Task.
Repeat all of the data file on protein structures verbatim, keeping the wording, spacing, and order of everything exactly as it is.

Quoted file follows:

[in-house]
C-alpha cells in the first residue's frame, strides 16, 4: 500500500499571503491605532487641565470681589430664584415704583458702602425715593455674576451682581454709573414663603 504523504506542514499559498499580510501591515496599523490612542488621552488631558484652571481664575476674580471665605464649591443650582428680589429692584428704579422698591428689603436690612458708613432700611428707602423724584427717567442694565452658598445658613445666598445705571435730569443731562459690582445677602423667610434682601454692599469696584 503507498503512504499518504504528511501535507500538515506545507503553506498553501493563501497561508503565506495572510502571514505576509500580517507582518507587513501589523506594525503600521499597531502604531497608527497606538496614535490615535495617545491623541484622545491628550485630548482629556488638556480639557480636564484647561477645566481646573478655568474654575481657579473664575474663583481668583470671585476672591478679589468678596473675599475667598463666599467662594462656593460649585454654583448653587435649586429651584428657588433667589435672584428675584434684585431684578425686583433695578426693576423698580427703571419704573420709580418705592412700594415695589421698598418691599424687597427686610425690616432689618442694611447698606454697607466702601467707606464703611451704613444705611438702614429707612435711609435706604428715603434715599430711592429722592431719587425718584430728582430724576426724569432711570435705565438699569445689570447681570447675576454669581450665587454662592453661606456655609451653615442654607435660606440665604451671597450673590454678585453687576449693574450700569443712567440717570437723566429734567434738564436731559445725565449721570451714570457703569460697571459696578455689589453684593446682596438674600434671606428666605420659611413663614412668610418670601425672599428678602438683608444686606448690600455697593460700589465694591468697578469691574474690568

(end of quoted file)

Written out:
[in-house]
C-alpha cells in the first residue's frame, strides 16, 4: 500500500499571503491605532487641565470681589430664584415704583458702602425715593455674576451682581454709573414663603 504523504506542514499559498499580510501591515496599523490612542488621552488631558484652571481664575476674580471665605464649591443650582428680589429692584428704579422698591428689603436690612458708613432700611428707602423724584427717567442694565452658598445658613445666598445705571435730569443731562459690582445677602423667610434682601454692599469696584 503507498503512504499518504504528511501535507500538515506545507503553506498553501493563501497561508503565506495572510502571514505576509500580517507582518507587513501589523506594525503600521499597531502604531497608527497606538496614535490615535495617545491623541484622545491628550485630548482629556488638556480639557480636564484647561477645566481646573478655568474654575481657579473664575474663583481668583470671585476672591478679589468678596473675599475667598463666599467662594462656593460649585454654583448653587435649586429651584428657588433667589435672584428675584434684585431684578425686583433695578426693576423698580427703571419704573420709580418705592412700594415695589421698598418691599424687597427686610425690616432689618442694611447698606454697607466702601467707606464703611451704613444705611438702614429707612435711609435706604428715603434715599430711592429722592431719587425718584430728582430724576426724569432711570435705565438699569445689570447681570447675576454669581450665587454662592453661606456655609451653615442654607435660606440665604451671597450673590454678585453687576449693574450700569443712567440717570437723566429734567434738564436731559445725565449721570451714570457703569460697571459696578455689589453684593446682596438674600434671606428666605420659611413663614412668610418670601425672599428678602438683608444686606448690600455697593460700589465694591468697578469691574474690568